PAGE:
Can irrigating more frequently mitigate detrimental heat wave effects on perennial ryegrass growth and persistence?

Langworthy, Adam D. and Rawnsley, Richard P. and Freeman, Mark J. and Waller, Paul A. and Corkrey, Ross and Pembleton, Keith G. and Harrison, Matthew T. and Lane, Peter A. and Henry, David A. (2020) Can irrigating more frequently mitigate detrimental heat wave effects on perennial ryegrass growth and persistence? Agricultural and Forest Meteorology, 291:108074. ISSN 0168-1923


Abstract

Heat waves are problematic for grazing livestock systems in regions dependant on temperate (cool-season) pasture species, owing to the often minimal heat tolerance (thermotolerance) of these pastures. A field experiment in north-west Tasmania, Australia, tested the hypothesis irrigating more frequently reduces detrimental heat wave effects on perennial ryegrass (Lolium perenne L.) above-ground growth and short-term persistence (measured via basal frequency). Heat wave conditions were imposed using freestanding infrared heater arrays fitted with a novel control system designed for evaluating heat wave mitigation options. The control system enabled the extent of warming to be regulated, whilst applying an equal infrared flux (heating) to all heated plots. Increasing the frequency of irrigation events suppressed crown temperature (plant-soil interface) elevation under heaters. When irrigation was applied every 2, 5 or 10 days, median crown temperature elevation under heaters equalled 5.5 °C, 6.5 °C and 7.0 °C, respectively. However, detrimental effects of imposed heat wave conditions on perennial ryegrass growth were not mitigated by more frequent irrigation events. This resulted from the small differences in crown temperature elevation between irrigation frequency treatments, combined with supraoptimal crown temperatures occurring <10% of the time during the simulated 10-day heat wave events. The infrequent occurrence of supraoptimal crown temperatures: (i) resulted from mild ambient conditions (mean ambient air temperature, 17.2 °C); and (ii) explains why applied heating only reduced perennial ryegrass growth by 13 kg DM ha−1 day−1 (23%) when heaters were operated, with no residual effect in the accompanying recovery regrowth cycle. Applied heating also had no appreciable effect on perennial ryegrass basal frequency. Under more extreme heat wave conditions, irrigation frequency may have a larger effect on perennial ryegrass tissue temperature and subsequent growth, especially in environments characterised by higher crown temperatures.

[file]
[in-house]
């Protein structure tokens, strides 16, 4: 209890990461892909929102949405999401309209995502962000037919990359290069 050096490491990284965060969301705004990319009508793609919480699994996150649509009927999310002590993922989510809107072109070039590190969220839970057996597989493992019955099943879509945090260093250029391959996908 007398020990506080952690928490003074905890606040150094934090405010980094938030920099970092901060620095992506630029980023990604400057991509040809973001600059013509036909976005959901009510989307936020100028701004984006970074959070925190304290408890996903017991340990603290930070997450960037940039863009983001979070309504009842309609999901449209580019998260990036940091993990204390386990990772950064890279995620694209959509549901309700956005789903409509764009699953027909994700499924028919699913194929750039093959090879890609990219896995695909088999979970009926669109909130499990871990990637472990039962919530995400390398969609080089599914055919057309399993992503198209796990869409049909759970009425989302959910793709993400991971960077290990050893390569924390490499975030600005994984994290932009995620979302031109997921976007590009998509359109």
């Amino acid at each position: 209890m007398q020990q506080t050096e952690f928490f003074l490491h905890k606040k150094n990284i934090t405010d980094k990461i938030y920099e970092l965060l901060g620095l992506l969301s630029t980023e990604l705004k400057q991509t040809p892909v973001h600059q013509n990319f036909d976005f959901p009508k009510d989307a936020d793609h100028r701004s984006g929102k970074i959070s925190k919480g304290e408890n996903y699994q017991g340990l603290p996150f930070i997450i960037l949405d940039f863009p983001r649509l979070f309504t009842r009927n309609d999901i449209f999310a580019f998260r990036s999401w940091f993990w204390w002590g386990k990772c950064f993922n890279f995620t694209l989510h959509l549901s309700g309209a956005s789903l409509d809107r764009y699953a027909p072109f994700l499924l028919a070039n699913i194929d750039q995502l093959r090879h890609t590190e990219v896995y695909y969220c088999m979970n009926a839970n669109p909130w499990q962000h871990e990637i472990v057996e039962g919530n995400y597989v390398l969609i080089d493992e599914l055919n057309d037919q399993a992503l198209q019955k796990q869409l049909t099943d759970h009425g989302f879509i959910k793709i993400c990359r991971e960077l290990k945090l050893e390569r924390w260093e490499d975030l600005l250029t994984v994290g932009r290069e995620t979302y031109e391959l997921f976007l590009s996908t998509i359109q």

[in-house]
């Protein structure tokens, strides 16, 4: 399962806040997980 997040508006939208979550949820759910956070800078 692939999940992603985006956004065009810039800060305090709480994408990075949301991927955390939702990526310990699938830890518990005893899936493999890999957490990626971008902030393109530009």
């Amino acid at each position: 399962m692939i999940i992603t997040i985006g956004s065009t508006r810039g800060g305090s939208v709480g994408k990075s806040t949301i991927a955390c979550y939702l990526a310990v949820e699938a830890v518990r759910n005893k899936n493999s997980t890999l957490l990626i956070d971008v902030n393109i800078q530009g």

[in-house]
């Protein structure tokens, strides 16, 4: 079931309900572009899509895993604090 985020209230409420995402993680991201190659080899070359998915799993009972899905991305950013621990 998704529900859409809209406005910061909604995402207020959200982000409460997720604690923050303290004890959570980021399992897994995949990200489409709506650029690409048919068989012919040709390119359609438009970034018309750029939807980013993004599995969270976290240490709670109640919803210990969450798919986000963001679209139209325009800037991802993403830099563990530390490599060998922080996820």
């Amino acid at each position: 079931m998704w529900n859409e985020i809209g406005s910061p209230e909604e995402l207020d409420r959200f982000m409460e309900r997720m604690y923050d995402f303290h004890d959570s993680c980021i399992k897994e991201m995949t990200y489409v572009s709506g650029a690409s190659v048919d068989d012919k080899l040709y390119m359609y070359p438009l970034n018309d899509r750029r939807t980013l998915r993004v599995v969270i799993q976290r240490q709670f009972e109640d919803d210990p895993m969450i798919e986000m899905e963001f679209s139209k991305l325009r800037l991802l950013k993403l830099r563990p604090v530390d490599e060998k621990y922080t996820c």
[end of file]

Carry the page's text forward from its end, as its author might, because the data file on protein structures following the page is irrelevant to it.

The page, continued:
Statistics for USQ ePrint 39083
Statistics for this ePrint Item
Item Type: Article (Commonwealth Reporting Category C)
Refereed: Yes
Item Status: Live Archive
Faculty/School / Institute/Centre: Current - Faculty of Health, Engineering and Sciences - School of Sciences (6 Sept 2019 -)
Faculty/School / Institute/Centre: Current - Institute for Life Sciences and the Environment - Centre for Sustainable Agricultural Systems (1 Aug 2018 -)
Date Deposited: 28 Jul 2020 03:50
Last Modified: 31 Jul 2020 01:55
Uncontrolled Keywords: Climate change; Forage; Heatwaves; South-eastern Australia
Fields of Research (2008): 07 Agricultural and Veterinary Sciences > 0703 Crop and Pasture Production > 070302 Agronomy
07 Agricultural and Veterinary Sciences > 0703 Crop and Pasture Production > 070303 Crop and Pasture Biochemistry and Physiology
Socio-Economic Objectives (2008): B Economic Development > 83 Animal Production and Animal Primary Products > 8304 Pasture, Browse and Fodder Crops > 830406 Sown Pastures (excl. Lucerne)
Identification Number or DOI: 10.1016/j.agrformet.2020.108074
URI: http://eprints.usq.edu.au/id/eprint/39083

Actions (login required)

View Item Archive Repository Staff Only